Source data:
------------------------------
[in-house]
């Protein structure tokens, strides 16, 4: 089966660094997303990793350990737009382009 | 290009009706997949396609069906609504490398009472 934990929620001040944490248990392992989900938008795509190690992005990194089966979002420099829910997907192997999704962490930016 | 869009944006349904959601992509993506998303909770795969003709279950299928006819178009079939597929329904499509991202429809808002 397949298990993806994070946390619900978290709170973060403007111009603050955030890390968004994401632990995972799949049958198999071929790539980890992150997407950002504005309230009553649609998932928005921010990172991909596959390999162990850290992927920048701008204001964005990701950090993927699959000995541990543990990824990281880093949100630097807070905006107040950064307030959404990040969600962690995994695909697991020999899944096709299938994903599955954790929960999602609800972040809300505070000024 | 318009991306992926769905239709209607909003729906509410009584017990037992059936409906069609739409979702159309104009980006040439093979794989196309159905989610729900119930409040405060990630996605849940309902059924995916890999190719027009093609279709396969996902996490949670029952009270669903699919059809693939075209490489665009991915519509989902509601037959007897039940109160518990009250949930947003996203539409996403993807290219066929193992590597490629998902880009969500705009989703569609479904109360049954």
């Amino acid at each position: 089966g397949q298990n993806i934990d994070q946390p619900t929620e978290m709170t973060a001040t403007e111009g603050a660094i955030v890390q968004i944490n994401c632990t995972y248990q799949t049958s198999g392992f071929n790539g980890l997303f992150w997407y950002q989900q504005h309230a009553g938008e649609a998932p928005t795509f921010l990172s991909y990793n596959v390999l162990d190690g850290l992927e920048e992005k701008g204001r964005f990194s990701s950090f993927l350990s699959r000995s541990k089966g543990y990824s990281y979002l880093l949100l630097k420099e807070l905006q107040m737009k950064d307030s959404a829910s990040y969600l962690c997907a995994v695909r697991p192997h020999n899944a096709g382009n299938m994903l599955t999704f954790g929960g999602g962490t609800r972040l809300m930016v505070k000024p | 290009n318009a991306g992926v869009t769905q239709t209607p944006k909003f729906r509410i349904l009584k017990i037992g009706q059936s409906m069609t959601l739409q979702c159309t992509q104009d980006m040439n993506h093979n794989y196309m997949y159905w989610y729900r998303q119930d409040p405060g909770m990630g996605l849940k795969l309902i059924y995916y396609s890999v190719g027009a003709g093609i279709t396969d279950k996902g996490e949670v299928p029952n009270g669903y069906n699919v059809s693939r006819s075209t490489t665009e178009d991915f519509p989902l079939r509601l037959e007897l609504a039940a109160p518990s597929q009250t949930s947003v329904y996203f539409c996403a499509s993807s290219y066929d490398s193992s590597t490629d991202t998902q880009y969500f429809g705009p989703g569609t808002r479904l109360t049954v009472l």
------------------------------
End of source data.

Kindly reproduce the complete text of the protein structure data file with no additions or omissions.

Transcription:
[in-house]
């Protein structure tokens, strides 16, 4: 089966660094997303990793350990737009382009 | 290009009706997949396609069906609504490398009472 934990929620001040944490248990392992989900938008795509190690992005990194089966979002420099829910997907192997999704962490930016 | 869009944006349904959601992509993506998303909770795969003709279950299928006819178009079939597929329904499509991202429809808002 397949298990993806994070946390619900978290709170973060403007111009603050955030890390968004994401632990995972799949049958198999071929790539980890992150997407950002504005309230009553649609998932928005921010990172991909596959390999162990850290992927920048701008204001964005990701950090993927699959000995541990543990990824990281880093949100630097807070905006107040950064307030959404990040969600962690995994695909697991020999899944096709299938994903599955954790929960999602609800972040809300505070000024 | 318009991306992926769905239709209607909003729906509410009584017990037992059936409906069609739409979702159309104009980006040439093979794989196309159905989610729900119930409040405060990630996605849940309902059924995916890999190719027009093609279709396969996902996490949670029952009270669903699919059809693939075209490489665009991915519509989902509601037959007897039940109160518990009250949930947003996203539409996403993807290219066929193992590597490629998902880009969500705009989703569609479904109360049954």
């Amino acid at each position: 089966g397949q298990n993806i934990d994070q946390p619900t929620e978290m709170t973060a001040t403007e111009g603050a660094i955030v890390q968004i944490n994401c632990t995972y248990q799949t049958s198999g392992f071929n790539g980890l997303f992150w997407y950002q989900q504005h309230a009553g938008e649609a998932p928005t795509f921010l990172s991909y990793n596959v390999l162990d190690g850290l992927e920048e992005k701008g204001r964005f990194s990701s950090f993927l350990s699959r000995s541990k089966g543990y990824s990281y979002l880093l949100l630097k420099e807070l905006q107040m737009k950064d307030s959404a829910s990040y969600l962690c997907a995994v695909r697991p192997h020999n899944a096709g382009n299938m994903l599955t999704f954790g929960g999602g962490t609800r972040l809300m930016v505070k000024p | 290009n318009a991306g992926v869009t769905q239709t209607p944006k909003f729906r509410i349904l009584k017990i037992g009706q059936s409906m069609t959601l739409q979702c159309t992509q104009d980006m040439n993506h093979n794989y196309m997949y159905w989610y729900r998303q119930d409040p405060g909770m990630g996605l849940k795969l309902i059924y995916y396609s890999v190719g027009a003709g093609i279709t396969d279950k996902g996490e949670v299928p029952n009270g669903y069906n699919v059809s693939r006819s075209t490489t665009e178009d991915f519509p989902l079939r509601l037959e007897l609504a039940a109160p518990s597929q009250t949930s947003v329904y996203f539409c996403a499509s993807s290219y066929d490398s193992s590597t490629d991202t998902q880009y969500f429809g705009p989703g569609t808002r479904l109360t049954v009472l």